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Bursitis is an inflammation of the small sacs of fluid (bursae) that
cushion and lubricate the areas between tendons and bones. The trochanteric
bursa is a large sac separating the greater trochanter of the hip and the
muscles and tendons of the thighs and buttock. Bursitis can affect many of the
bursae around the hip, but trochanteric bursitis is the most common.
Trochanteric bursitis occurs more often in middle-aged or elderly women than in
men or younger people.
Trochanteric bursitis can be caused by an acute injury, prolonged
pressure on a bursa, or activities that require repeated twisting or rapid
joint movement (such as jogging or bicycling long distances). These activities
may lead to irritation or inflammation within the bursa. Trochanteric bursitis
may occur together with disc disease of the low back or arthritis of the hip.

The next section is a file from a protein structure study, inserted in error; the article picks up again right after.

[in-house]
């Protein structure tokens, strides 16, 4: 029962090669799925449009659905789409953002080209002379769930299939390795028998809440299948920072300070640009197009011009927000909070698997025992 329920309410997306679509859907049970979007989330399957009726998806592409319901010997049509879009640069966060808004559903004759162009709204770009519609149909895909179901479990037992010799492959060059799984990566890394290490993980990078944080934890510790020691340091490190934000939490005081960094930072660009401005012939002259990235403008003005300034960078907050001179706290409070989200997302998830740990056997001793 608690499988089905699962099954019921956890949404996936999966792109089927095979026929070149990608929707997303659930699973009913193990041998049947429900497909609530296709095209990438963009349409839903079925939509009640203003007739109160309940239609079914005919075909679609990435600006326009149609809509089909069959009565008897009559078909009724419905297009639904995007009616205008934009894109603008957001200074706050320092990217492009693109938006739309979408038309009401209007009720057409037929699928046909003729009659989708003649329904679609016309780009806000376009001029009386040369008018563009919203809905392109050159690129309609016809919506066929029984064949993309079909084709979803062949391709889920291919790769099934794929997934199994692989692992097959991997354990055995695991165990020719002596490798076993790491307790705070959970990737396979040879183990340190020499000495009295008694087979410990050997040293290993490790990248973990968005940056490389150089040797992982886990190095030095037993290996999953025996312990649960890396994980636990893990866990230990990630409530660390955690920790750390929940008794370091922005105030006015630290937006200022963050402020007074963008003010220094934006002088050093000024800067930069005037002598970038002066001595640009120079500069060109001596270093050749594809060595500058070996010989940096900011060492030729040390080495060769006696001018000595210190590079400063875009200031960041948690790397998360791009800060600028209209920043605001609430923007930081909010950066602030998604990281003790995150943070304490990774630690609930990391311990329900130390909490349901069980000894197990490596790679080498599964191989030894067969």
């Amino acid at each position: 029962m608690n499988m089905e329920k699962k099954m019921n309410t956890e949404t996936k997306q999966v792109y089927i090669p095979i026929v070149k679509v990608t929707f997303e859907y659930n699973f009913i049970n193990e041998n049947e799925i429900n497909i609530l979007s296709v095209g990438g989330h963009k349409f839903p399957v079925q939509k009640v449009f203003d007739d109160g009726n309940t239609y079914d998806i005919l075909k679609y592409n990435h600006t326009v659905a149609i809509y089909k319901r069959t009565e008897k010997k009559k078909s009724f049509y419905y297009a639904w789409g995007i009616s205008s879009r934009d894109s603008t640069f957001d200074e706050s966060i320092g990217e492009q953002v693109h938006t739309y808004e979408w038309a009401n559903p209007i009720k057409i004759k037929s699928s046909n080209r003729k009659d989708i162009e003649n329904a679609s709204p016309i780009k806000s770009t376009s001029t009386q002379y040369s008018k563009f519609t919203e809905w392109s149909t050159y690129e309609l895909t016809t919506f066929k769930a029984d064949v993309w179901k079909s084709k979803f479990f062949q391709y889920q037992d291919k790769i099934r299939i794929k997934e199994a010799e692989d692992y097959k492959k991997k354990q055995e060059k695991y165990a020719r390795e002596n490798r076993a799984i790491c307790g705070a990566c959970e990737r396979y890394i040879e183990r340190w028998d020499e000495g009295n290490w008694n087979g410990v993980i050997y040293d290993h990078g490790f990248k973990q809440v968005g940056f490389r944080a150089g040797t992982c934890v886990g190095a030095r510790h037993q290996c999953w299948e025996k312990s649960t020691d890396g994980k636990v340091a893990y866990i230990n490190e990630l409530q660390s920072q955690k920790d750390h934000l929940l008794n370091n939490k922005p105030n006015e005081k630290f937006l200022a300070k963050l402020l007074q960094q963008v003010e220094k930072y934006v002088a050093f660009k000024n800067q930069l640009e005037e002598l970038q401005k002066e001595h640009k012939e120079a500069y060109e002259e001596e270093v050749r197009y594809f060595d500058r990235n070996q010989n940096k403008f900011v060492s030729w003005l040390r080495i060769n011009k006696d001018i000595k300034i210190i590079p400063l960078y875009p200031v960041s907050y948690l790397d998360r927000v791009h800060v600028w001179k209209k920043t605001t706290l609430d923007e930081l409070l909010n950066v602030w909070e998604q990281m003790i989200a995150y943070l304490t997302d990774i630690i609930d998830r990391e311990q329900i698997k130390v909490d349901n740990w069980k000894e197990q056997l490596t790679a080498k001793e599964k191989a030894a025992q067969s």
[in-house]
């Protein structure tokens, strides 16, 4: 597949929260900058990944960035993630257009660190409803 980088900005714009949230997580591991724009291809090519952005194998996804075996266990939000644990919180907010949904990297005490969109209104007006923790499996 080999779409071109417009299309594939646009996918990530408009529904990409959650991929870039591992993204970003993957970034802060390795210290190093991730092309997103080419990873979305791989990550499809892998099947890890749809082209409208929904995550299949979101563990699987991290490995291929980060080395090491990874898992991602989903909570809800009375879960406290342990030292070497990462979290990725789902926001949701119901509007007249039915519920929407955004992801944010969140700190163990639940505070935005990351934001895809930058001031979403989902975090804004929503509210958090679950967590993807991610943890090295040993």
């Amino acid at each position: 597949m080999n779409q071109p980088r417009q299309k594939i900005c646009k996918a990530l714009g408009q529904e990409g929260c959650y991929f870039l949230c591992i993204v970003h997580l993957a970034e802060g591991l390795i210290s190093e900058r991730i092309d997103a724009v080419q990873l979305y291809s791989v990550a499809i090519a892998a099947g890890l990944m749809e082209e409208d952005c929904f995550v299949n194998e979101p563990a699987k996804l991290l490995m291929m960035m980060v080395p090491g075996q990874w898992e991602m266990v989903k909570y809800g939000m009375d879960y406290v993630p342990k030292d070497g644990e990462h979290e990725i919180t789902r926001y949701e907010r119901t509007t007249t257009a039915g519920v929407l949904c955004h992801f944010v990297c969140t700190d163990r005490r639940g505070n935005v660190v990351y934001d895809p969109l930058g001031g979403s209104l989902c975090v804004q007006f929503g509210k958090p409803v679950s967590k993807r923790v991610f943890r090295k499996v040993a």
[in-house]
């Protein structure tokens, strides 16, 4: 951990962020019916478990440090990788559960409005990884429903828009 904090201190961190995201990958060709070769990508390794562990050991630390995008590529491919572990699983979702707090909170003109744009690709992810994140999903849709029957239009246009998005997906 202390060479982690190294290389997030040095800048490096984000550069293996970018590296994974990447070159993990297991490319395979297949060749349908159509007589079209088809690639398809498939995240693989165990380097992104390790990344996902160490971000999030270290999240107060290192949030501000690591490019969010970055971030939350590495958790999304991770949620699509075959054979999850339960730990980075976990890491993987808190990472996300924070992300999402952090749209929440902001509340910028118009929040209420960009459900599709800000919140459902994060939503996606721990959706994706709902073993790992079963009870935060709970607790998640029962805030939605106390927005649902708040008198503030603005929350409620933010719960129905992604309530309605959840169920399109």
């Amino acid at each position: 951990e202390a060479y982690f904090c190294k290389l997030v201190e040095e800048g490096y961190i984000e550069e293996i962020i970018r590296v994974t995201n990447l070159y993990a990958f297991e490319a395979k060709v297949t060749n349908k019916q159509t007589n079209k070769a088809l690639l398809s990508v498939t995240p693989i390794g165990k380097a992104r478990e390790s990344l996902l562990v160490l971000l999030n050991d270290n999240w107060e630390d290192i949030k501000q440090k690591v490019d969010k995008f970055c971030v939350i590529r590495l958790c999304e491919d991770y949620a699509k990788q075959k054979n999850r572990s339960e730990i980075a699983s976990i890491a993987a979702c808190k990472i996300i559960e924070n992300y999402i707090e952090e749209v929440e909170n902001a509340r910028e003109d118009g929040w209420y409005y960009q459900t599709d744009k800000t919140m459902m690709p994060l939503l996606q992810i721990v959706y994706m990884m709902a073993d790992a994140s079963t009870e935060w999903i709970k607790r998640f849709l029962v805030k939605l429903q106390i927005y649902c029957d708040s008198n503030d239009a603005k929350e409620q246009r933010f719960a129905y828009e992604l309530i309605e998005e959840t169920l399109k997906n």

It also may develop at the site of a previous hip surgery or occur along with
iliotibial band syndrome. Conditions such as gout may
also increase the risk for bursitis.
Symptoms of trochanteric bursitis may include:
Home treatment for bursitis includes:
If home treatment does not relieve pain from bursitis, medical
treatment such as lidocaine or steroid injections into the trochanteric bursa
Warmth and redness in the area may be a sign of infection, which may
require evaluation by your doctor. Surgery is rarely
ByHealthwise StaffPrimary Medical ReviewerWilliam H. Blahd, Jr., MD, FACEP - Emergency MedicineSpecialist Medical ReviewerH. Michael O'Connor, MD - Emergency Medicine
Current as ofSeptember 9, 2014
Current as of:
September 9, 2014
William H. Blahd, Jr., MD, FACEP - Emergency Medicine
& H. Michael O'Connor, MD - Emergency Medicine
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